Sri Lanka's turmoil explained

Sri Lanka's turmoil explained


President Gotabaya Rajapaksa has said he will resign, after months of protests

COLOMBO (AFP) - Sri Lanka has declared a state of emergency after the crisis-hit nation’s president fled to the Maldives, with protesters also demanding the prime minister quit.

President Gotabaya Rajapaksa has said he will resign, after months of protests against his government over the worst economic crisis in the nation’s history.


- What happened to the economy? -

Sri Lanka’s vital tourism sector was first hammered by bomb attacks on churches and hotels in 2019 and again the next year by the coronavirus pandemic.

Its coffers further depleted by government tax cuts, Sri Lanka ran out of foreign currency needed to import everything from medicines to food and fuel.

Even with help from India and others, the country defaulted in April on its $51 billion foreign debt pile and has been in bailout talks for months with the International Monetary Fund.


- How has this affected ordinary people? -

Sri Lankans have endured months of medicine and food shortages and electricity blackouts while fuel stations have run out of petrol and diesel despite pleas to Russia and others for discounted oil.

Unofficial inflation rates are second only to those of Zimbabwe, making many goods -- if they can be found -- too expensive for many people to afford.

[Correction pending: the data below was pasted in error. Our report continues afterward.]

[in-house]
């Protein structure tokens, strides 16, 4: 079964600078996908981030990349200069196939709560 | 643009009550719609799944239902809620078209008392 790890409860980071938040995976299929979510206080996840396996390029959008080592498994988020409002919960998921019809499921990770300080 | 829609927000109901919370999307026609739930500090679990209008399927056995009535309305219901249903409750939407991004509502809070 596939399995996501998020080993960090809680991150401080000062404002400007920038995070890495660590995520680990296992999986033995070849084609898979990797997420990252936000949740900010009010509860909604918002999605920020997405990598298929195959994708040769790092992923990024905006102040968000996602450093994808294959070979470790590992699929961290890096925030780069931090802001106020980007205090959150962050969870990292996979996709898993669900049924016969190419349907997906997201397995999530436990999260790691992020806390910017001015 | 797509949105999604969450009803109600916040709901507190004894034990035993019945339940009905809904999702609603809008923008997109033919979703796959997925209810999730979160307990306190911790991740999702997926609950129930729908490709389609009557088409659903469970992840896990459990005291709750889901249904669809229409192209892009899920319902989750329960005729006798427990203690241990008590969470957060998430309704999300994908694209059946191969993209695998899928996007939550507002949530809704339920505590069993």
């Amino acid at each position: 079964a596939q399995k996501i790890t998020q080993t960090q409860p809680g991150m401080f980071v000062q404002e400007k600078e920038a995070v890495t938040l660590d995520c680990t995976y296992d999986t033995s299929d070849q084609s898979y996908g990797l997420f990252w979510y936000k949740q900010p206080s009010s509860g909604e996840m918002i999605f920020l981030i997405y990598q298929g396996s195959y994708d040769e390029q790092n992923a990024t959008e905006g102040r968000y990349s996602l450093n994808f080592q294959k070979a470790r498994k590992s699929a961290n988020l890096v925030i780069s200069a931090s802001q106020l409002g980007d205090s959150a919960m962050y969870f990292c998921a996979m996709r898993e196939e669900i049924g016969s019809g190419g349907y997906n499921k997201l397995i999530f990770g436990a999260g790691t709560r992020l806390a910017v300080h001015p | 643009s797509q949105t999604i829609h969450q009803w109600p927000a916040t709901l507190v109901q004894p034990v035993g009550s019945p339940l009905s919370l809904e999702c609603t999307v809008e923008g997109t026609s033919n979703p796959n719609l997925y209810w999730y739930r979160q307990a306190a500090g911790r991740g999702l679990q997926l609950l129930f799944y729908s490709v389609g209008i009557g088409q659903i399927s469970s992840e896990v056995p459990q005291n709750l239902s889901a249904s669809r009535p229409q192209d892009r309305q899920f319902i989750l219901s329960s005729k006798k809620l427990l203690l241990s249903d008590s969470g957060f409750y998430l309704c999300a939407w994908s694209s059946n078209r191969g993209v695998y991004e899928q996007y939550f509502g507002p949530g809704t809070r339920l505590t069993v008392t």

The United Nations has warned that Sri Lanka is facing a dire humanitarian crisis, with millions already in need of aid.

More than three-quarters of the population had reduced their food intake due to the country’s severe food shortages, the UN says.


- Who are the Rajapaksas? -

President Gotabaya Rajapaksa, 73, head of state since 2019, is just one member of a clan that has dominated politics in the South Asian nation of 22 million people for years.

Brother Mahinda, 76, was president for a decade until 2015 and oversaw the bloody end to Sri Lanka’s long-running civil war in 2009 when Gotabaya -- dubbed "The Terminator" -- ran the security services.

Under Mahinda, Sri Lanka moved closer to China and borrowed billions of dollars for vanity projects like cricket stadiums and airports as well as a deep-sea port since leased to Beijing.


- How did the Rajapaksas respond to the crisis? -

After months of protests, Rajapaksa loyalists went on the rampage in May. At least nine people were killed in nationwide violence while the homes of ruling party members were torched.

Mahinda quit as prime minister -- escorted by security forces from his residence -- but Gotabaya clung on and replaced him with veteran politician Ranil Wickremesinghe, 73.

Wickremesinghe has little to show for his efforts and his home was set ablaze last week by protesters -- he was absent -- even as he offered to resign.

President Rajapaksa fled Sri Lanka on Wednesday for the Maldives.


- What now? -

The speaker of parliament earlier said that Gotabaya -- whose presidential palace remains occupied by protesters -- would formally resign on Wednesday to ensure a "peaceful transition".

But with no formal announcement of his exit, thousands of demonstrators mobbed the office of Wickremesinghe demanding his exit too.

Rajapaksa on Wednesday named Wickremesinghe as acting president in his absence.

A successor must be chosen through a vote in parliament within a month of Rajapaksa stepping down, but the speaker has promised a new leader within a week.

However, it is unclear who if anyone would be able to garner enough support among lawmakers to succeed Rajapaksa.